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Celebrating CCC’s History of Women Making a Difference

Celebrating CCC’s History of Women Making a Difference

March is National Women’s History Month, and CCC is taking this opportunity to pay tribute to the remarkable women who were central to the founding and development of our organization, starting in 1944. These inspired and resourceful women included Eleanor Roosevelt, Adele Rosenwald Levy, Trude Lash, Judge Justine Wise Polier, and others who were committed to lending their voices to New York City’s youngest and most vulnerable. Their concern for child well-being initiated CCC as the watchdog for the city’s children for decades to come.

At the time CCC was founded, many mothers in New York City were working outside the home as a result of the war and children had inadequate care during the day or were often coming home from school to empty apartments. Our founders sought like-minded New Yorkers to join CCC and worked hand-in-hand with staff experts to conduct research and analysis to inform their advocacy with city and state leaders. This unique partnership helped secure continued funding for the landmark Mayor’s Committee on the Wartime Care for Children.

Today, CCC continues to fight for government resources that provide for the needs of New York’s children. Fact-finding remains central to CCC’s work, and communicating with elected officials, policy makers, and the public about solutions to problems facing NYC’s children and their families continues.

While men have played leadership roles at CCC, many of our successes have been made possible thanks to the inspired leadership and social activism of women – a tradition that has even been passed down over generations. In fact, our founding President, Adele Rosenwald Levy, was the great aunt of our current board chair, Chris Stern Hyman, whose grandmother, Marion Ascoli, was a board chair in the 1960s, and whose stepmother, Joanne Stern, and cousin, Audrey Hess, also played important roles in the years since.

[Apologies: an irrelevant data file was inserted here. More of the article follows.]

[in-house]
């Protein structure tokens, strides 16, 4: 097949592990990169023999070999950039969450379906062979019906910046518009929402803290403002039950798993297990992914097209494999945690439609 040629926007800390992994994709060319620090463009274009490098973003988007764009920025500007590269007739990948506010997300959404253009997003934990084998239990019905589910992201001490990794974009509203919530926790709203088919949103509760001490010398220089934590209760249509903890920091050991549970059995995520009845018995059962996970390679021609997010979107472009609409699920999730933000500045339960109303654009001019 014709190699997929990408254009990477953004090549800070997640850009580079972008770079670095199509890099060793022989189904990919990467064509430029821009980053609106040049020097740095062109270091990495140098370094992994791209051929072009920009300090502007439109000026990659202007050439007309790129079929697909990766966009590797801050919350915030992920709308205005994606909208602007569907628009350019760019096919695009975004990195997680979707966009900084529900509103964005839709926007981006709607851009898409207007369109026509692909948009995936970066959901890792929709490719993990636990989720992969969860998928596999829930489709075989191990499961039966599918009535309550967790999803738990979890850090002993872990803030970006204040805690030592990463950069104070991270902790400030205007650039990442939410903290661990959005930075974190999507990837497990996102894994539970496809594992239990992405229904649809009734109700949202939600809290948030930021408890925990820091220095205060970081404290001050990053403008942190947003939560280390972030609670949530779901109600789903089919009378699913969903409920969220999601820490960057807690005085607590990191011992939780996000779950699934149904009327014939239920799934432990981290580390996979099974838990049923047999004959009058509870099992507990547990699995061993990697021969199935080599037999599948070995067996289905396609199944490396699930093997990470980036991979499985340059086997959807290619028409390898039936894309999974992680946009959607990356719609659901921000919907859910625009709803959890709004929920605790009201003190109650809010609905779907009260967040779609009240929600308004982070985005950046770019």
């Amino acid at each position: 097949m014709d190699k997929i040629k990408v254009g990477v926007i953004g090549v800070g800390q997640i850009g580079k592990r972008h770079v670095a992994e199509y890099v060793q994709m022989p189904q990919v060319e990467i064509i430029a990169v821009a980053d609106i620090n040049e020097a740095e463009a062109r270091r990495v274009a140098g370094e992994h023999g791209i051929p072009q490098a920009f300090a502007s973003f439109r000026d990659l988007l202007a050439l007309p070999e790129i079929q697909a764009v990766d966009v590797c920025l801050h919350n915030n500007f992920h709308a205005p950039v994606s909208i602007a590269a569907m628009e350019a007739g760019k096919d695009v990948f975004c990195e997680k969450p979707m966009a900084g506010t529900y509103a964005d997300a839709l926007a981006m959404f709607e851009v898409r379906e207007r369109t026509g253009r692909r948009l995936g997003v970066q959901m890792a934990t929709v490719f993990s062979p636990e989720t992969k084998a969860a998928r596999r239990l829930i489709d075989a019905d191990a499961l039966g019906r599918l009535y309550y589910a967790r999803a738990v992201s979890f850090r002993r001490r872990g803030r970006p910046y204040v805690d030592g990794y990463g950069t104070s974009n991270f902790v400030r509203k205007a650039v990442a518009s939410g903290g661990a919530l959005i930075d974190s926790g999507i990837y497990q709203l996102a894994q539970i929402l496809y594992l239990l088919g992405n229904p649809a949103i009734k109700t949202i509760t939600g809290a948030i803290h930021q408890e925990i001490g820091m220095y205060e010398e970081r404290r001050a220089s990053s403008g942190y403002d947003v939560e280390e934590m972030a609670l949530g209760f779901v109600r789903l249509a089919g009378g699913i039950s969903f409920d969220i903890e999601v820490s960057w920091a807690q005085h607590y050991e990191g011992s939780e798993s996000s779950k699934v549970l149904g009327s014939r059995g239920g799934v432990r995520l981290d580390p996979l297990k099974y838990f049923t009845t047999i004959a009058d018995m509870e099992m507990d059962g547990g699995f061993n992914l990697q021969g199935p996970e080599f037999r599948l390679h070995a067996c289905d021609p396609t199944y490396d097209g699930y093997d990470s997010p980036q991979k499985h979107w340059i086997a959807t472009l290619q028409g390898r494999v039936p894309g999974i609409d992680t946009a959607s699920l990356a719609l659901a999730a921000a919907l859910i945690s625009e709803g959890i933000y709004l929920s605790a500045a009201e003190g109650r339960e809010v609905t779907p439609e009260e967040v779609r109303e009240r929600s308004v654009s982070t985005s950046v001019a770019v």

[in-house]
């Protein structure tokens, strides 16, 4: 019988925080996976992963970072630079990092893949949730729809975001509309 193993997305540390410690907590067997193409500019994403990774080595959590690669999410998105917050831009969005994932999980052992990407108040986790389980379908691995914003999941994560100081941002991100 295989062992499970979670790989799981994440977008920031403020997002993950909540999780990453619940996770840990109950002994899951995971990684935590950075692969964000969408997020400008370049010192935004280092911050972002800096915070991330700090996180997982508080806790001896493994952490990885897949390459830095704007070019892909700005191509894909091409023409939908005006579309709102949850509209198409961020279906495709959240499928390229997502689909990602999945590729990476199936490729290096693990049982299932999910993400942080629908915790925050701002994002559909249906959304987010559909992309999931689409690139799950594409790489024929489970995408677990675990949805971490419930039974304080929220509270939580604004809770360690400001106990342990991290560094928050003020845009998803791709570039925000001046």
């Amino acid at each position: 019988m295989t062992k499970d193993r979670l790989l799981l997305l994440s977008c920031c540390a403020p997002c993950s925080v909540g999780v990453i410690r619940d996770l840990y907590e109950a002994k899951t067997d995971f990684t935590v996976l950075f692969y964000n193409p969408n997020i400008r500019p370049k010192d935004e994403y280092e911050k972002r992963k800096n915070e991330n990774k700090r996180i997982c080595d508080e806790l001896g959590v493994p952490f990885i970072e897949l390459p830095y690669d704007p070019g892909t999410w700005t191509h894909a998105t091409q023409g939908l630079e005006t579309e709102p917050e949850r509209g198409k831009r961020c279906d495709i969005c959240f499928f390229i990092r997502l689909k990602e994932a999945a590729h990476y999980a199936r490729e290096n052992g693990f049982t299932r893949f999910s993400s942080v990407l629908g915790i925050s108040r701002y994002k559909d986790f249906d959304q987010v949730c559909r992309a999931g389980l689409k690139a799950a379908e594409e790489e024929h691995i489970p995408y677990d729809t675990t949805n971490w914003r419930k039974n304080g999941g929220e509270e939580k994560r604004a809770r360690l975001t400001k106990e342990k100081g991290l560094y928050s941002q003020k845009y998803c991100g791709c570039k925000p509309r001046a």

And a special mention to Betty Wolff, who was President and Chairman of CCC in the 1970s and 1980s and continues to be active at CCC at the age of 95.

Over our 69 year history, the majority of our Executive Directors have also been women, including founding Executive Director, Charlotte Carr, longtime Executive Directors Trude Lash and Gail B. Nayowith, and our current Executive Director Jennifer March-Joly.

We celebrate and offer thanks to all the women at CCC who have been key to our history and continue to inspire us and so many others to lend their voices to New York City’s children. Learn the ways that you can get involved!

And on April 23, we will continue to celebrate CCC’s decades of advocacy and community education aimed at making New York a better place to be a child at a special art event and silent auction at the Museum of Modern Art. We hope you will join us!

If you would like to learn more about CCC’s history, check out our CCC Timeline, which shows how our imprint can be seen on virtually every major development for New York children since our founding.

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2 Comments

  1. Chris Stern Hyman
    Posted March 22, 2013 at 2:32 pm | Permalink

    So glad CCC has been able to continue its legacy of advocating for NYC’s children and reminding elected and public officials of the benefits to everyone if all children have an equal chance to flourish.

  2. Michelle Yanche
    Posted March 25, 2013 at 9:17 am | Permalink

    A truly inspiring legacy!

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